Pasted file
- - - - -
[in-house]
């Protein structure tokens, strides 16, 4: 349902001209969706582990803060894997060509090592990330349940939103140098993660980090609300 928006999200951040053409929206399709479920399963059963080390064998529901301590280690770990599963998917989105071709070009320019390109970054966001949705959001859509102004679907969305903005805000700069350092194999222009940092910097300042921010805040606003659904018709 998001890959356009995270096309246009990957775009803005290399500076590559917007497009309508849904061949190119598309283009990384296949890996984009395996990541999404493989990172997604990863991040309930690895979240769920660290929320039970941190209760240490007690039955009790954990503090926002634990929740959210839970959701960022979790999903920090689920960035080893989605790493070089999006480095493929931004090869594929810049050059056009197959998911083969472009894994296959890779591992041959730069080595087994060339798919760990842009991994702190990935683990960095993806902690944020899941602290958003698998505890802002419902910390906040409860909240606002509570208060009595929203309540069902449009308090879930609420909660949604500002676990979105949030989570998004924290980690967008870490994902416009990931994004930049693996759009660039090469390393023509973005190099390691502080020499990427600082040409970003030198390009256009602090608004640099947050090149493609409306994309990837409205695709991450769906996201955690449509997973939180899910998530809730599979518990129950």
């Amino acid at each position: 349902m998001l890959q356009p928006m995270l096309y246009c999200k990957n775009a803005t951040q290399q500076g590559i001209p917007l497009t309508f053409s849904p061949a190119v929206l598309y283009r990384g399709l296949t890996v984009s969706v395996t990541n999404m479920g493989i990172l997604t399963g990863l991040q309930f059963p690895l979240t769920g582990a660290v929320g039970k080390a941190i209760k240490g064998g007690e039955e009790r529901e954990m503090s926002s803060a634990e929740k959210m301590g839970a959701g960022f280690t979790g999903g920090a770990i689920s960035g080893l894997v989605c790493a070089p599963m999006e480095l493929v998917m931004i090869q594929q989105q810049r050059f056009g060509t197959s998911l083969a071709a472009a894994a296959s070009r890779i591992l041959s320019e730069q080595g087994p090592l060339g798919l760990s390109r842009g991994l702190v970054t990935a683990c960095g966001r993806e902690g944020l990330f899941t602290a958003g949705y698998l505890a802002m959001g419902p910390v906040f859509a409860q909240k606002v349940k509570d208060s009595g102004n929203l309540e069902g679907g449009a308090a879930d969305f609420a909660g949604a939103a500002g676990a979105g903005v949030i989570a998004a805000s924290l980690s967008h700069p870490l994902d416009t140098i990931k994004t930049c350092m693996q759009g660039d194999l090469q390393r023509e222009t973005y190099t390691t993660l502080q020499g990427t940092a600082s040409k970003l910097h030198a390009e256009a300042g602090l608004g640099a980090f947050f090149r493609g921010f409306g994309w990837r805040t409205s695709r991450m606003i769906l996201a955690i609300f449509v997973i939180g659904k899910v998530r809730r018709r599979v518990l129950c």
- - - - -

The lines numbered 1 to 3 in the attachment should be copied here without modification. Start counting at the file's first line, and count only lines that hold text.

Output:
[in-house]
């Protein structure tokens, strides 16, 4: 349902001209969706582990803060894997060509090592990330349940939103140098993660980090609300 928006999200951040053409929206399709479920399963059963080390064998529901301590280690770990599963998917989105071709070009320019390109970054966001949705959001859509102004679907969305903005805000700069350092194999222009940092910097300042921010805040606003659904018709 998001890959356009995270096309246009990957775009803005290399500076590559917007497009309508849904061949190119598309283009990384296949890996984009395996990541999404493989990172997604990863991040309930690895979240769920660290929320039970941190209760240490007690039955009790954990503090926002634990929740959210839970959701960022979790999903920090689920960035080893989605790493070089999006480095493929931004090869594929810049050059056009197959998911083969472009894994296959890779591992041959730069080595087994060339798919760990842009991994702190990935683990960095993806902690944020899941602290958003698998505890802002419902910390906040409860909240606002509570208060009595929203309540069902449009308090879930609420909660949604500002676990979105949030989570998004924290980690967008870490994902416009990931994004930049693996759009660039090469390393023509973005190099390691502080020499990427600082040409970003030198390009256009602090608004640099947050090149493609409306994309990837409205695709991450769906996201955690449509997973939180899910998530809730599979518990129950």
């Amino acid at each position: 349902m998001l890959q356009p928006m995270l096309y246009c999200k990957n775009a803005t951040q290399q500076g590559i001209p917007l497009t309508f053409s849904p061949a190119v929206l598309y283009r990384g399709l296949t890996v984009s969706v395996t990541n999404m479920g493989i990172l997604t399963g990863l991040q309930f059963p690895l979240t769920g582990a660290v929320g039970k080390a941190i209760k240490g064998g007690e039955e009790r529901e954990m503090s926002s803060a634990e929740k959210m301590g839970a959701g960022f280690t979790g999903g920090a770990i689920s960035g080893l894997v989605c790493a070089p599963m999006e480095l493929v998917m931004i090869q594929q989105q810049r050059f056009g060509t197959s998911l083969a071709a472009a894994a296959s070009r890779i591992l041959s320019e730069q080595g087994p090592l060339g798919l760990s390109r842009g991994l702190v970054t990935a683990c960095g966001r993806e902690g944020l990330f899941t602290a958003g949705y698998l505890a802002m959001g419902p910390v906040f859509a409860q909240k606002v349940k509570d208060s009595g102004n929203l309540e069902g679907g449009a308090a879930d969305f609420a909660g949604a939103a500002g676990a979105g903005v949030i989570a998004a805000s924290l980690s967008h700069p870490l994902d416009t140098i990931k994004t930049c350092m693996q759009g660039d194999l090469q390393r023509e222009t973005y190099t390691t993660l502080q020499g990427t940092a600082s040409k970003l910097h030198a390009e256009a300042g602090l608004g640099a980090f947050f090149r493609g921010f409306g994309w990837r805040t409205s695709r991450m606003i769906l996201a955690i609300f449509v997973i939180g659904k899910v998530r809730r018709r599979v518990l129950c």